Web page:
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Letzigrund decision lifts Zurich

Zurich residents have pulled out the stops to allow the city to host UEFA EURO 2008™ matches.

By Marco Keller

All the question marks over the eighth venue for the finals of UEFA EURO 2008™ have been removed as the local authorities granted permission for the redevelopment of Zurich's Letzigrund stadium.

Zurich miracle
"We have completed the miracle of Zurich," said the relieved mayor of the Swiss-German city, Elmar Ledergerber, at a press conference last Thursday. Zurich will now host three games at the finals, which Switzerland is hosting in tandem with Austria, but it could easily have been none.

Local opposition
With Basel, Bern and Geneva all having been confirmed as host venues, Zurich's initial plans for hosting EURO matches hinged upon the use of Grasshopper-Club's Hardturm stadium. However plans to redevelop it for the finals met fierce opposition from local residents.

Legal battle
A legal battle was promptly launched, and city officials were forced to concede that there was no chance of the Hardturm being ready for the finals. That left Switzerland's biggest city wondering whether they would be denied the chance to participate in the finals.

Last chance
Their last throw of the dice was to suggest the redevelopment of FC Zürich's Letzigrund. "When we decided to accelerate the Letzigrund project we knew we ran a high risk of people objecting but we were happy that nobody did," said Ledergerber.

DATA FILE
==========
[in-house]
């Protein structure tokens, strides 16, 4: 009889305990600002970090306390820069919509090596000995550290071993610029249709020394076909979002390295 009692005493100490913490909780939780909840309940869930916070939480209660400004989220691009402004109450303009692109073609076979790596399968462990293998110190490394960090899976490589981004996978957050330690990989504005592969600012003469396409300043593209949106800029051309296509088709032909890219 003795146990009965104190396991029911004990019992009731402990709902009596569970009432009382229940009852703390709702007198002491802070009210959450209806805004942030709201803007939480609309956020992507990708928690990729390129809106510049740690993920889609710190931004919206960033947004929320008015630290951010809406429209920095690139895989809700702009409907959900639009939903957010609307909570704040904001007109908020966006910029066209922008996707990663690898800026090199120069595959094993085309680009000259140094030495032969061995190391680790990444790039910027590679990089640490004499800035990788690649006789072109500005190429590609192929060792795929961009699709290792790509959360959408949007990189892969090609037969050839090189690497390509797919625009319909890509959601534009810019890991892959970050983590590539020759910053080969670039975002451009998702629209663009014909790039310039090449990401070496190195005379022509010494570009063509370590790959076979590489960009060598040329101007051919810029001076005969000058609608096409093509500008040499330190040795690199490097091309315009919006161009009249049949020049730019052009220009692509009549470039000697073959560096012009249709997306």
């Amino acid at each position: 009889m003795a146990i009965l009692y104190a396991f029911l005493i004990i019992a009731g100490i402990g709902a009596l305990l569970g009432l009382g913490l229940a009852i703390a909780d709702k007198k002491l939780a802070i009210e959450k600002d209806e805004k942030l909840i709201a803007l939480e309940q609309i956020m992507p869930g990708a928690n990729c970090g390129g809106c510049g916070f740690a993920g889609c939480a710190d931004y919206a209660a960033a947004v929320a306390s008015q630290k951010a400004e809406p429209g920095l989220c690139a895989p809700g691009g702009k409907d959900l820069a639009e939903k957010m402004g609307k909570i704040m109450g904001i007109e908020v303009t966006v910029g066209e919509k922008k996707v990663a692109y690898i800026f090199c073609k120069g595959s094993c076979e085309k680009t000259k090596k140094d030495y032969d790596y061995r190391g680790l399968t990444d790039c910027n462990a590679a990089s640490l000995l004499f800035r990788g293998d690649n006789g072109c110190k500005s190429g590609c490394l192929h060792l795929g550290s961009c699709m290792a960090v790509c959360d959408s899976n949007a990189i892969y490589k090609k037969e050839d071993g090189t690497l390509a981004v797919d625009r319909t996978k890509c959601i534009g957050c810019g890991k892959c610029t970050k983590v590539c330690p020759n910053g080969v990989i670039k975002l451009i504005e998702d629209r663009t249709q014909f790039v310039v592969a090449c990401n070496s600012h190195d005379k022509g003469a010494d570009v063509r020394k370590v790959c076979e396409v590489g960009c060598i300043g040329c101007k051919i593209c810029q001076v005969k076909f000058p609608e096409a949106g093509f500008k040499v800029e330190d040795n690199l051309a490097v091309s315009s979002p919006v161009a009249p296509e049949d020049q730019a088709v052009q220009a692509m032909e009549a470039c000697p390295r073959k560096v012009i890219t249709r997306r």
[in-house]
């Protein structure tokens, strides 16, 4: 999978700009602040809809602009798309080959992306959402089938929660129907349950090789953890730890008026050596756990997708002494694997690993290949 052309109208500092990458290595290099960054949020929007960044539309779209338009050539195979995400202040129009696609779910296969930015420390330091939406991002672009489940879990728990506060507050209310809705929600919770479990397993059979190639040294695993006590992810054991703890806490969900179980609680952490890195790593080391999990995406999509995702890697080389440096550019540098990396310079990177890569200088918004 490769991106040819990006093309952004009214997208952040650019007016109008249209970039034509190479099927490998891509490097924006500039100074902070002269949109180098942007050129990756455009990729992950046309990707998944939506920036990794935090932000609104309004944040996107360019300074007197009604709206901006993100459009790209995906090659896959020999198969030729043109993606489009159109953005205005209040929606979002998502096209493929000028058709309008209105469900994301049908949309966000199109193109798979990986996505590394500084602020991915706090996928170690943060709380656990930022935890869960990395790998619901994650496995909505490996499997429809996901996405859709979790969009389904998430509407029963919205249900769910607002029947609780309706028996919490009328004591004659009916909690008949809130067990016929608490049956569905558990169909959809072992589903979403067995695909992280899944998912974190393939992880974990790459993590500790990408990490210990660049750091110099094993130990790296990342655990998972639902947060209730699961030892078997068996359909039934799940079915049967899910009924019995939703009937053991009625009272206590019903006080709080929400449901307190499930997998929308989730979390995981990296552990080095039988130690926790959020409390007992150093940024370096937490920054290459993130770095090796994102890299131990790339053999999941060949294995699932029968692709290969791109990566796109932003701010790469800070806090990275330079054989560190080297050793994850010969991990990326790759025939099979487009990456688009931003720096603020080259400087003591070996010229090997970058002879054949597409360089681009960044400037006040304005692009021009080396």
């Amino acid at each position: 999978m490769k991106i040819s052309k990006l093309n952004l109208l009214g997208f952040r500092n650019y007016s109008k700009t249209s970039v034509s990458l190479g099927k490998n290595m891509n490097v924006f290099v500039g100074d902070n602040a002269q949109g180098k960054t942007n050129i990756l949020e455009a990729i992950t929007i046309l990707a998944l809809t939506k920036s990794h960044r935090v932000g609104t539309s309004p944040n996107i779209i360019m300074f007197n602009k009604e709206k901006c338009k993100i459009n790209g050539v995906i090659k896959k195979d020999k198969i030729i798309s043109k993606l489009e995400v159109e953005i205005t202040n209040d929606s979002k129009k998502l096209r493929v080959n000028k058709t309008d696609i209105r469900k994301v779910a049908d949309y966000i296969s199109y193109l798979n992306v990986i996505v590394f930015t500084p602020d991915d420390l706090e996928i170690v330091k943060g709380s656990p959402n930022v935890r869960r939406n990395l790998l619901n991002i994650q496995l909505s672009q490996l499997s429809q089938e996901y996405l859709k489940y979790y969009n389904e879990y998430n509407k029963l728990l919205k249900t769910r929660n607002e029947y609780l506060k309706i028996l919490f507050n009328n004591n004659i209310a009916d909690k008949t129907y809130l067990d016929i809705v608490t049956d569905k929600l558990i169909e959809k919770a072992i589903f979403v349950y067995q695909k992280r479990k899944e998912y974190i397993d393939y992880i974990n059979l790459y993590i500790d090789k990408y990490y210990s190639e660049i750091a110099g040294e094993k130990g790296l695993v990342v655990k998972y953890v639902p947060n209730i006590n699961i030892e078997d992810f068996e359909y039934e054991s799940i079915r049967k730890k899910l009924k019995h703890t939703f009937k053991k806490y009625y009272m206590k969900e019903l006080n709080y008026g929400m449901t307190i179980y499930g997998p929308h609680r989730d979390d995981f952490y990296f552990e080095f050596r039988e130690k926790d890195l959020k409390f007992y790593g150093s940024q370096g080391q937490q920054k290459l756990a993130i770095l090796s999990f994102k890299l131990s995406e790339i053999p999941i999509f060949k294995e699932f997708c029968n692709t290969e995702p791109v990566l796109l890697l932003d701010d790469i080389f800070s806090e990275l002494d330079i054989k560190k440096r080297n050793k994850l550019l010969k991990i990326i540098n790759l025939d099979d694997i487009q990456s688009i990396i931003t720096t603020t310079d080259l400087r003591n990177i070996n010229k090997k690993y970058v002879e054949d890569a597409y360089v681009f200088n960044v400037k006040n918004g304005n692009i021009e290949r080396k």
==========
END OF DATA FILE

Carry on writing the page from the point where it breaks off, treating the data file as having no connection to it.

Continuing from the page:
Quick progress
It was a mark of Zurich's hunger for the finals that the project, launched last summer, got through the planning process so quickly. Six weeks ago, Zurich residents agreed to foot the CHF100m (€64m) bill for renovations, and with no objections, the building work can begin.

Deal done
Ledergerber was delighted to have completed the deal. "A year ago we were quite sure that we would miss out on hosting the tournament," he said. "Now UEFA have told us that the Letzigrund is even better than Hardturm because it has more space."

Swiss relief
Swiss Football Association president Ralf Zloczower was mightily relieved by the news, thanking the local authorities for their "outstanding and constructive cooperation", and the mayor of the Austrian capital, Vienna, also sent his congratulations.

Building work
Now the battle for Zurich is to get the new stadium ready in time for UEFA's deadline of summer 2007 - one full year before the finals. In August, authorities will decide on who will take charge of the project, with works due to begin in November or December.

Special guests
Zurich residents can also begin to prepare to host the finals. "We want to give joy to our population and show that Zurich is not just a beautiful city but that the people are open-minded and know how to party," said Ledergerber. "We will do everything we can to make EURO 2008™ an even better tournament than Portugal."